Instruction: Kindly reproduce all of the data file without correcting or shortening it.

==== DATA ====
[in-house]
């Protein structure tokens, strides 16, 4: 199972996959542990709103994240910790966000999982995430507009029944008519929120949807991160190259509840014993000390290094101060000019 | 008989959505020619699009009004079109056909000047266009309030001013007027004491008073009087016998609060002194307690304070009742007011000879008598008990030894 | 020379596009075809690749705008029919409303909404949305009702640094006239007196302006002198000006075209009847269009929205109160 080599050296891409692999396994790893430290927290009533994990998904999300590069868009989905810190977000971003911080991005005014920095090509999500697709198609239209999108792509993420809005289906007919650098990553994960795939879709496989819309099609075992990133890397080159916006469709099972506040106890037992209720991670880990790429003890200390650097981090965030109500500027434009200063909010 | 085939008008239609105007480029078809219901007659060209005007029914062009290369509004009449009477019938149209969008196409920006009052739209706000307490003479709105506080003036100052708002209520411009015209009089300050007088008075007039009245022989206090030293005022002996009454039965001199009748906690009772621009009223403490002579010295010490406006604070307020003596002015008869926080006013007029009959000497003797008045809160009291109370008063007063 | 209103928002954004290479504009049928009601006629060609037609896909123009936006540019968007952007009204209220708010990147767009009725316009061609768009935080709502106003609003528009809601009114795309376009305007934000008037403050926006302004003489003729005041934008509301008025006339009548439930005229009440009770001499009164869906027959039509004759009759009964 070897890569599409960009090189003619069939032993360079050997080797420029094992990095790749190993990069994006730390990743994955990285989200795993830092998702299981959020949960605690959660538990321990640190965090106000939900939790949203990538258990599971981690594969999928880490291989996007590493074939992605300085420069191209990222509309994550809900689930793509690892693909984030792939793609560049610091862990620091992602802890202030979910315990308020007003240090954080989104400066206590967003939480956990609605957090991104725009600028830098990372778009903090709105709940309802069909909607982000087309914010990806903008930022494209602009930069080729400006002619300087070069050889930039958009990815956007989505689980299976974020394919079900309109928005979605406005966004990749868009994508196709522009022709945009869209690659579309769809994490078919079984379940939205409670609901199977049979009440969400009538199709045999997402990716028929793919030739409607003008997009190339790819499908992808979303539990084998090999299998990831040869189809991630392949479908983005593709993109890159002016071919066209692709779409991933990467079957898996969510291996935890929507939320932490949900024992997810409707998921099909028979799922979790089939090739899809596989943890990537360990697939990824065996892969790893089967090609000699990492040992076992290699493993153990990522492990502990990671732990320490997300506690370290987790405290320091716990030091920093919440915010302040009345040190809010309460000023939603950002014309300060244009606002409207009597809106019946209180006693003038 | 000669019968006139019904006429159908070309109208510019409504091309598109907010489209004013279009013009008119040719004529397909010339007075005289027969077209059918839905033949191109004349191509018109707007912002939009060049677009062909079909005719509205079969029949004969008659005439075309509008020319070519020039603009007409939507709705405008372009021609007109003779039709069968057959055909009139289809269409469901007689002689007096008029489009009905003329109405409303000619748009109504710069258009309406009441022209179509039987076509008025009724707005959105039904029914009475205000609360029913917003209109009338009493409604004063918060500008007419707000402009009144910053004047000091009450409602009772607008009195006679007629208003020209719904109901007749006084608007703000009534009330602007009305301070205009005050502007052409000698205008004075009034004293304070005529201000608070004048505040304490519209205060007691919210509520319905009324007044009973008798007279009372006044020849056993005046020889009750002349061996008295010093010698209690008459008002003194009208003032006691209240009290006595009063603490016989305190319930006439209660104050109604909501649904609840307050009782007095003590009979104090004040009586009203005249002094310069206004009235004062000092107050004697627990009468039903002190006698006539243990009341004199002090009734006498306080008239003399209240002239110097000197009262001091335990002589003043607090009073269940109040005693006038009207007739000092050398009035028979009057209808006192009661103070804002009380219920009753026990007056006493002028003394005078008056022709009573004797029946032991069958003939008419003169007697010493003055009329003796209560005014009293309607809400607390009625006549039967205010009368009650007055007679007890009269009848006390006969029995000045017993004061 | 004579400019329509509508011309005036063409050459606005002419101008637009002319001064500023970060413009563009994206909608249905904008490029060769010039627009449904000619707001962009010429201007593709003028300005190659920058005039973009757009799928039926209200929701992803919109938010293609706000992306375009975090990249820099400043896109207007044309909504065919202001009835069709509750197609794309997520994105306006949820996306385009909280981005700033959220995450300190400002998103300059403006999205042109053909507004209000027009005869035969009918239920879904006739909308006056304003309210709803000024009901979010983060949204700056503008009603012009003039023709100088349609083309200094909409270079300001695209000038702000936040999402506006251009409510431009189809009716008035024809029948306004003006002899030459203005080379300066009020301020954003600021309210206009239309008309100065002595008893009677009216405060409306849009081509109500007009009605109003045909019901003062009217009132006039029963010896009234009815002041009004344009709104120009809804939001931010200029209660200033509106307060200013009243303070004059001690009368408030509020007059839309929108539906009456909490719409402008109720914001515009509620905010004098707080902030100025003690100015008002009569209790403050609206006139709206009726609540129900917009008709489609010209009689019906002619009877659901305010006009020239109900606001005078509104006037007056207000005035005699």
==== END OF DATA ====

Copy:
[in-house]
């Protein structure tokens, strides 16, 4: 199972996959542990709103994240910790966000999982995430507009029944008519929120949807991160190259509840014993000390290094101060000019 | 008989959505020619699009009004079109056909000047266009309030001013007027004491008073009087016998609060002194307690304070009742007011000879008598008990030894 | 020379596009075809690749705008029919409303909404949305009702640094006239007196302006002198000006075209009847269009929205109160 080599050296891409692999396994790893430290927290009533994990998904999300590069868009989905810190977000971003911080991005005014920095090509999500697709198609239209999108792509993420809005289906007919650098990553994960795939879709496989819309099609075992990133890397080159916006469709099972506040106890037992209720991670880990790429003890200390650097981090965030109500500027434009200063909010 | 085939008008239609105007480029078809219901007659060209005007029914062009290369509004009449009477019938149209969008196409920006009052739209706000307490003479709105506080003036100052708002209520411009015209009089300050007088008075007039009245022989206090030293005022002996009454039965001199009748906690009772621009009223403490002579010295010490406006604070307020003596002015008869926080006013007029009959000497003797008045809160009291109370008063007063 | 209103928002954004290479504009049928009601006629060609037609896909123009936006540019968007952007009204209220708010990147767009009725316009061609768009935080709502106003609003528009809601009114795309376009305007934000008037403050926006302004003489003729005041934008509301008025006339009548439930005229009440009770001499009164869906027959039509004759009759009964 070897890569599409960009090189003619069939032993360079050997080797420029094992990095790749190993990069994006730390990743994955990285989200795993830092998702299981959020949960605690959660538990321990640190965090106000939900939790949203990538258990599971981690594969999928880490291989996007590493074939992605300085420069191209990222509309994550809900689930793509690892693909984030792939793609560049610091862990620091992602802890202030979910315990308020007003240090954080989104400066206590967003939480956990609605957090991104725009600028830098990372778009903090709105709940309802069909909607982000087309914010990806903008930022494209602009930069080729400006002619300087070069050889930039958009990815956007989505689980299976974020394919079900309109928005979605406005966004990749868009994508196709522009022709945009869209690659579309769809994490078919079984379940939205409670609901199977049979009440969400009538199709045999997402990716028929793919030739409607003008997009190339790819499908992808979303539990084998090999299998990831040869189809991630392949479908983005593709993109890159002016071919066209692709779409991933990467079957898996969510291996935890929507939320932490949900024992997810409707998921099909028979799922979790089939090739899809596989943890990537360990697939990824065996892969790893089967090609000699990492040992076992290699493993153990990522492990502990990671732990320490997300506690370290987790405290320091716990030091920093919440915010302040009345040190809010309460000023939603950002014309300060244009606002409207009597809106019946209180006693003038 | 000669019968006139019904006429159908070309109208510019409504091309598109907010489209004013279009013009008119040719004529397909010339007075005289027969077209059918839905033949191109004349191509018109707007912002939009060049677009062909079909005719509205079969029949004969008659005439075309509008020319070519020039603009007409939507709705405008372009021609007109003779039709069968057959055909009139289809269409469901007689002689007096008029489009009905003329109405409303000619748009109504710069258009309406009441022209179509039987076509008025009724707005959105039904029914009475205000609360029913917003209109009338009493409604004063918060500008007419707000402009009144910053004047000091009450409602009772607008009195006679007629208003020209719904109901007749006084608007703000009534009330602007009305301070205009005050502007052409000698205008004075009034004293304070005529201000608070004048505040304490519209205060007691919210509520319905009324007044009973008798007279009372006044020849056993005046020889009750002349061996008295010093010698209690008459008002003194009208003032006691209240009290006595009063603490016989305190319930006439209660104050109604909501649904609840307050009782007095003590009979104090004040009586009203005249002094310069206004009235004062000092107050004697627990009468039903002190006698006539243990009341004199002090009734006498306080008239003399209240002239110097000197009262001091335990002589003043607090009073269940109040005693006038009207007739000092050398009035028979009057209808006192009661103070804002009380219920009753026990007056006493002028003394005078008056022709009573004797029946032991069958003939008419003169007697010493003055009329003796209560005014009293309607809400607390009625006549039967205010009368009650007055007679007890009269009848006390006969029995000045017993004061 | 004579400019329509509508011309005036063409050459606005002419101008637009002319001064500023970060413009563009994206909608249905904008490029060769010039627009449904000619707001962009010429201007593709003028300005190659920058005039973009757009799928039926209200929701992803919109938010293609706000992306375009975090990249820099400043896109207007044309909504065919202001009835069709509750197609794309997520994105306006949820996306385009909280981005700033959220995450300190400002998103300059403006999205042109053909507004209000027009005869035969009918239920879904006739909308006056304003309210709803000024009901979010983060949204700056503008009603012009003039023709100088349609083309200094909409270079300001695209000038702000936040999402506006251009409510431009189809009716008035024809029948306004003006002899030459203005080379300066009020301020954003600021309210206009239309008309100065002595008893009677009216405060409306849009081509109500007009009605109003045909019901003062009217009132006039029963010896009234009815002041009004344009709104120009809804939001931010200029209660200033509106307060200013009243303070004059001690009368408030509020007059839309929108539906009456909490719409402008109720914001515009509620905010004098707080902030100025003690100015008002009569209790403050609206006139709206009726609540129900917009008709489609010209009689019906002619009877659901305010006009020239109900606001005078509104006037007056207000005035005699």